Bill Would Restrict State Funding For Sanctuary Cities In Pennsylvania

Jan 26, 2017


State Sen. Scott Wagner addresses the crowd during a Veterans Day breakfast held at the York Expo Center in November. Wagner expanded Pennsylvania's latest "sanctuary cities" bill to restrict all state grant access, rather than only those for law enforcement, as the measure went through the state Local Government Committee, which he chairs.
Credit Jason Plotkin / York Daily Record

Pennsylvania communities that don’t cooperate with federal immigration officials would not only possibly lose some federal funding under President Trump’s latest executive order — they’d get cut off from state grants, too, under a bill that cleared a state Senate panel Wednesday.

The Municipal Sanctuary and Federal Enforcement, or SAFE, Act would require law enforcement agencies to hold someone for Immigration and Customs Enforcement, even if there's no warrant. It would also prohibit any local policies to the contrary.

And communities would be liable for any damages attributable to people released despite an ICE detainer request.

Republican State Senator Guy Reschenthaler from Washington County is the bill's prime sponsor.

"This is only applying to individuals who are already in custody to begin with," he said. "You’re not going to have police officers running around asking to see people’s documentation."

Reschenthaler says the limits wouldn’t include all state funding, just extras like grants or low-interest loans for road and other infrastructure projects or economic development programs that temporarily return state taxes to local officials to reinvest in their communities.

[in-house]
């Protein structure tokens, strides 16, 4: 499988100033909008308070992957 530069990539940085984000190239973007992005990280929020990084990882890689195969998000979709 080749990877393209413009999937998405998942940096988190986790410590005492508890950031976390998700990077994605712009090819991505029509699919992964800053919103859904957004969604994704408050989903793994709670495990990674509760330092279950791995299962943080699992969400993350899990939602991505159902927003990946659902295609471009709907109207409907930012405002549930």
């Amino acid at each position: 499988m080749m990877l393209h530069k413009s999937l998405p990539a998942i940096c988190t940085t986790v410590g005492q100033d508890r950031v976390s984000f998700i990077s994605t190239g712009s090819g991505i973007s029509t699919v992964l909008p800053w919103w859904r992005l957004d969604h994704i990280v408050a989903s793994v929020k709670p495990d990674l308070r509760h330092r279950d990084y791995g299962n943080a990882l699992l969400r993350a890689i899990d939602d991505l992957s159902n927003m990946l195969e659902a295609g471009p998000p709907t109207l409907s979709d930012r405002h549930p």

Still, the state awards hundreds of millions of dollars that way every year.

The Senate Local Government Committee voted the bill through, 8-4, with the panel's Democrats opposing.

One was Senator Vincent Hughes from Philadelphia.

"We are treading into some very serious waters here in terms of individuals' civil liberty," Hughes said.

State Senator John Blake from Scranton says another possible problem with inappropriate detention is that Pennsylvania taxpayers already have been on the hook in the past for related lawsuits.

That’s often the reason for policies targeted by this bill. Hughes and Blake introduced five amendments to try to limit liability and prevent racial profiling, but all of them failed. One amendment got through from committee chairman Sen. Scott Wagner, the powerful York County Republican who's running for governor.

Reschenthaler’s chief of staff Aaron Bonnaure says people wouldn’t be held for longer than 48 hours.

But that’s not spelled out in the bill, and a study from Temple University found some counties will detain for as long as two weeks.

Typically, county-level agencies and facilities are the ones that get these requests from ICE, and penalties wouldn’t apply to municipalities within noncompliant counties, according to Bonnaure.

That's a notable distinction from the federal proposal from Sen. Pat Toomey, R-Pennsylvania.

So is Toomey's suggestion to transfer liability to the feds when law enforcement's cooperating with ICE. State legislators shot down Blake's amendment that would've put the responsibility on the Commonwealth, should the SAFE Act become law and municipalities get sued trying to comply.

Toomey's also targeting Community Development Block Grant funding. CDBG grants vary widely among communities, both in total amounts and budgets' relative depenedence on them.

York, the latest Pennsylvania city to get vocal about its stance on welcoming immigrants, counts on CDBG money for one percent of its budget, according to a Keystone Crossroads analysis of federal grant and statewide municipal budget data. 

CDBG funds make up just half a percent of Philadelphia's budget, slightly less than one percent in State College, and 1.7 percent percent in Pittsburgh — all communities where leaders have made similar declarations.

The Municipal SAFE Act bill is similar in intent to, but far more specific than, one introduced last session.